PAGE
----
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Black Hair discrimination in 2021

My Hair was Treated as “Unsightly”: Black Women Reveal Global Natural Hair Discrimination in 2021

My Hair was Treated as “Unsightly”: Black Women Reveal Global Natural Hair Discrimination in 2021

Afro hair is often stigmatised in public spaces. Dress code policies contributes to discrimination in educational settings and places of work. The treatment of people with Afro hair in institutions within Britain and beyond, reveal a world driven by Anti-Black respectability politics. Politics that defines the acceptable way to present oneself in public. To police or punish a singular demographic, for showing up and taking space with the hair that naturally grows from their head is Anti-Black. No other race of people is subject to this kind of treatment.

Respectability politics is defined as a socio-political system under White Supremacy, which suggests that oppressed groups will be rewarded for ‘appropriate’ behaviour and presentation. The belief is, by aligning oneself with respectable aesthetics and behavioural practices, Black people can transcend their social struggles.

However, it is evident that respectability politics is a band-aid mentality, and due to the subjectivity of what it means to be ‘respectable’ and Anti-Black dehumanisation, it is clear it will never be the golden ticket out of oppression.

For instance, a Black man in America who isn’t ‘sagging’ his pants may still be stopped and harassed by police officers. But the alarming reality is that respectability politics is tied into biological features, normalising and uplifting straight textured hair, typical of white people, whilst demonising the coily texture of Afro hair.

Recently, a London-based school was embroiled in a case of Anti-Black hair discrimination. The school leadership of Pimlico Academy made plans to change their uniform policy which did not sit well with students. Specifically, they planned to ban hairstyles that could “block the view of others”, which alluded to Afro hair, and to limit the way the Hijab could be worn.

The policy was overturned, owing to the backlash and resistance shown by pupils of the school. The students staged a walkout protest which helped to make the issue public. The principal has withdrawn the proposed policies and apologised to his students.

Deanna and Mya Cook were disciplined for wearing braids at their Boston school, Mystic Valley Regional Charter. Photo credit: Vox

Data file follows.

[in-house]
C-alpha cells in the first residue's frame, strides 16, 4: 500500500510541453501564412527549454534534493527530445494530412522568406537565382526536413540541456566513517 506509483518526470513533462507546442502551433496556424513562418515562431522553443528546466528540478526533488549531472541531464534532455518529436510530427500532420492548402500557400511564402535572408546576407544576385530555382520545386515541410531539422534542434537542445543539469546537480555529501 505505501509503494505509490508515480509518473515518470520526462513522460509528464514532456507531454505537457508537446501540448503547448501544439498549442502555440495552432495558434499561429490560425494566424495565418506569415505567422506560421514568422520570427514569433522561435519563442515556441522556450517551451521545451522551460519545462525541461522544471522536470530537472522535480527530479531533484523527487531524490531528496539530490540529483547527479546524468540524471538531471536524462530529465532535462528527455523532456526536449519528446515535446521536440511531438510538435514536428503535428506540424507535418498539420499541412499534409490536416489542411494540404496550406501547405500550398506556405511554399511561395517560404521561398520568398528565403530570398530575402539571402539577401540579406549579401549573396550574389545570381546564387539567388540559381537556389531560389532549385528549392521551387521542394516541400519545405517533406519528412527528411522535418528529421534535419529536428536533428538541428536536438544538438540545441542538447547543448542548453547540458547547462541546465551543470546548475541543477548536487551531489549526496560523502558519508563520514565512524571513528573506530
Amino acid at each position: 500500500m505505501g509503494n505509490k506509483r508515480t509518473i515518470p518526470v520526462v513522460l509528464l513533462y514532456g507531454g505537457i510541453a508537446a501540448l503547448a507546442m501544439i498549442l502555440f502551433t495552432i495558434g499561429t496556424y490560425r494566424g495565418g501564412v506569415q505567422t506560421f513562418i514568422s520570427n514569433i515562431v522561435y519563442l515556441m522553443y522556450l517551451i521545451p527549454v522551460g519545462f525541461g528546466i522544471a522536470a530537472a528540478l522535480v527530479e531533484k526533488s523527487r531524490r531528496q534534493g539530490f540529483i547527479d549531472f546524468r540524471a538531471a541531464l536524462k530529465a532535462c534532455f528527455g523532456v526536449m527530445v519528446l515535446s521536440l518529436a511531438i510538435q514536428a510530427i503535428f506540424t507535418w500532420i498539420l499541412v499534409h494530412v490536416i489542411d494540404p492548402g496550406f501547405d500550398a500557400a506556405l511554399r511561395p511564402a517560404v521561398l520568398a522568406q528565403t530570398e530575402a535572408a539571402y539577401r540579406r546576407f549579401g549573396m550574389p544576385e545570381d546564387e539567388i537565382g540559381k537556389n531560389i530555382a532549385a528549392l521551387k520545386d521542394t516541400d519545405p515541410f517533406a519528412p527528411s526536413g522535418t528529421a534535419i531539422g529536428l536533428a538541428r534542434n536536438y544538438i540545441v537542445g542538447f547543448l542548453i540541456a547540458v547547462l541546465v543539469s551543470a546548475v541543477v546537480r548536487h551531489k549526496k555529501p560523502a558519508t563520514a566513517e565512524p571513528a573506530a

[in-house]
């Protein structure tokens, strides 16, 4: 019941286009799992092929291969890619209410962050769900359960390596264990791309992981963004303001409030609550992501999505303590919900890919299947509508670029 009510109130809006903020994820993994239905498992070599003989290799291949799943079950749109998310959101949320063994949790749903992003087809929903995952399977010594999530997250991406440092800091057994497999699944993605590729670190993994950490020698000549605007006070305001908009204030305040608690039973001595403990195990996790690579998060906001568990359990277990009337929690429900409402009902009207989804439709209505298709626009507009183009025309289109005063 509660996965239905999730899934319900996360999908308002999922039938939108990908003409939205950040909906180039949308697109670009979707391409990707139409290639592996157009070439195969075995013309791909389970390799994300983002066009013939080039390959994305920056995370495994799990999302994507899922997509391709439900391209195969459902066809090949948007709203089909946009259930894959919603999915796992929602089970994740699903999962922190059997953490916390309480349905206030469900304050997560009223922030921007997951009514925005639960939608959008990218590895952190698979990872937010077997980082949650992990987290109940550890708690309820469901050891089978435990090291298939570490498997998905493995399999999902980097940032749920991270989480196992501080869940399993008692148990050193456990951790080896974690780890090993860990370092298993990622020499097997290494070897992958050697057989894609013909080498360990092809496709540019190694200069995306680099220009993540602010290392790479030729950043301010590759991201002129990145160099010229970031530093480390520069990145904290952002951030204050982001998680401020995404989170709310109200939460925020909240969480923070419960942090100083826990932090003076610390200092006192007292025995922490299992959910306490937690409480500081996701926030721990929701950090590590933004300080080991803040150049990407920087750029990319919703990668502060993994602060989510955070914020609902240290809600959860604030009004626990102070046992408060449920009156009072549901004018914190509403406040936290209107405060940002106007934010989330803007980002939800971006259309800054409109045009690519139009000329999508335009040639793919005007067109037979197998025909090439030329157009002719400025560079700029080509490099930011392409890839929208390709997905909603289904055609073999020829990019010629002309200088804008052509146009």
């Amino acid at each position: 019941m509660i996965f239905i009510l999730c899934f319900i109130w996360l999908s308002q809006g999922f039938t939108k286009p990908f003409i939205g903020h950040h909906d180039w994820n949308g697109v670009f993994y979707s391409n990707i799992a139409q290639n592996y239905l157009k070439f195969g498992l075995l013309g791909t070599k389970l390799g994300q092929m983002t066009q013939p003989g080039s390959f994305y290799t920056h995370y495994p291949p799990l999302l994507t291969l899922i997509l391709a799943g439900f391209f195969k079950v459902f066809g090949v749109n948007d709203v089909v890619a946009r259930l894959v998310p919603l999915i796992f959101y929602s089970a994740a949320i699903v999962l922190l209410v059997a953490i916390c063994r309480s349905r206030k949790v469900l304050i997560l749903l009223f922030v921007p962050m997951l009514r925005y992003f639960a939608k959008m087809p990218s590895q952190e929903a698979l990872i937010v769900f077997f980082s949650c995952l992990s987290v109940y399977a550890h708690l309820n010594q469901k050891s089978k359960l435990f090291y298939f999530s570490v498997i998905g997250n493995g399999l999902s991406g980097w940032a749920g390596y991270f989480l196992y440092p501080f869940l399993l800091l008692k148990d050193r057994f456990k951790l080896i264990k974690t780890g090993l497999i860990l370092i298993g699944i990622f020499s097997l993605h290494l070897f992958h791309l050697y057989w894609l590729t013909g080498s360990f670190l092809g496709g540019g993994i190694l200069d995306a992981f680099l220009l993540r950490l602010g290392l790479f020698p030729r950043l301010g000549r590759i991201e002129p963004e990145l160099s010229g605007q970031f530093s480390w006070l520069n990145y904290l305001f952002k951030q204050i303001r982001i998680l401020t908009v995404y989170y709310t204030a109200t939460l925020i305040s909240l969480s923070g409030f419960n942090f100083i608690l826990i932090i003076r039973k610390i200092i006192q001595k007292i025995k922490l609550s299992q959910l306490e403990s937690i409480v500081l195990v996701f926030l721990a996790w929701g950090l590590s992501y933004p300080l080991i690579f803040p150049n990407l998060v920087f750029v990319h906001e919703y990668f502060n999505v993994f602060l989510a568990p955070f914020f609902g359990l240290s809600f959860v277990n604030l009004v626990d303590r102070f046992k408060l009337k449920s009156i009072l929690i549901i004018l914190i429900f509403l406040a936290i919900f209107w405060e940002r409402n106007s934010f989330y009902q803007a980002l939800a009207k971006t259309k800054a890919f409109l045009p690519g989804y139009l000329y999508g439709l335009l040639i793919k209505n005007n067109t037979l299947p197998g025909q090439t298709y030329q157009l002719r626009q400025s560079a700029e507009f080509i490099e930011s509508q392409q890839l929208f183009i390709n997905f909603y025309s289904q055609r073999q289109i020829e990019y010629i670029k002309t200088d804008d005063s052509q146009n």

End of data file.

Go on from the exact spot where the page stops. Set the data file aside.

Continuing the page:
Deanna and Mya Cook were disciplined for wearing braids at their Boston school, Mystic Valley Regional Charter. Photo credit: Vox

However, Afro hair discrimination is something that is not unique to British institutions. The international system of White Supremacy means that in Black majority nations, Afro discrimination is often commonplace. I spoke with three women who went to school in Lagos, Nigeria to explore this further.

I spoke with Adanna, whose school enforced policies of exclusion based on styles deemed inappropriate. She described her school’s regulation of Afro hair as “extremely toxic” and harmful. Adanna believed that her school faculty relied on “humiliation” to enforce their racist dress code.

She continued, “Girls who came to school with natural hair were harshly berated, often publicly and barred from events with parents, as if their hair was such an unseemly eyesore that it was detrimental to the school’s reputation.”

Adanna explained that all tradition African styles were vilified, “whether it was box braids or Afros pulled back into a bun, styles were treated with similar contempt. The situation was infused with irony on a multitude of levels, not only was Afro hair in its natural state being treated as something unnatural and unsightly, but this was also happening in Africa in a majority Black country.”

I also chatted with Kosi, who discussed her school experience of shifting hair policy that became increasingly targeted at policing natural Afro hair. She recalled these rules, saying, “My school got a new principal who became really fixated on hair. At that time my hair was texturized, almost relaxed even. So those policies didn’t really concern me, but a lot of my friends were natural at the time. I remember the principal stopped some of my friends once, and asked one of them, do you think you look good – you look like Medusa.”

Beyond name calling, the rules kept getting more intense, “She made a new rule that everyone had to have their hair tied up, we couldn’t leave our hair down anymore. The school kept changing rules on hair, at first, we were allowed to wear braids, until they restricted the length to ten inches. When I left the school and had time to think about everything that happened, I was like wow.  At that time, it was just one of repressive changes the school made to police the girls. They never did anything to the boys. The principal was Black, but I think she had relaxed hair at the time.”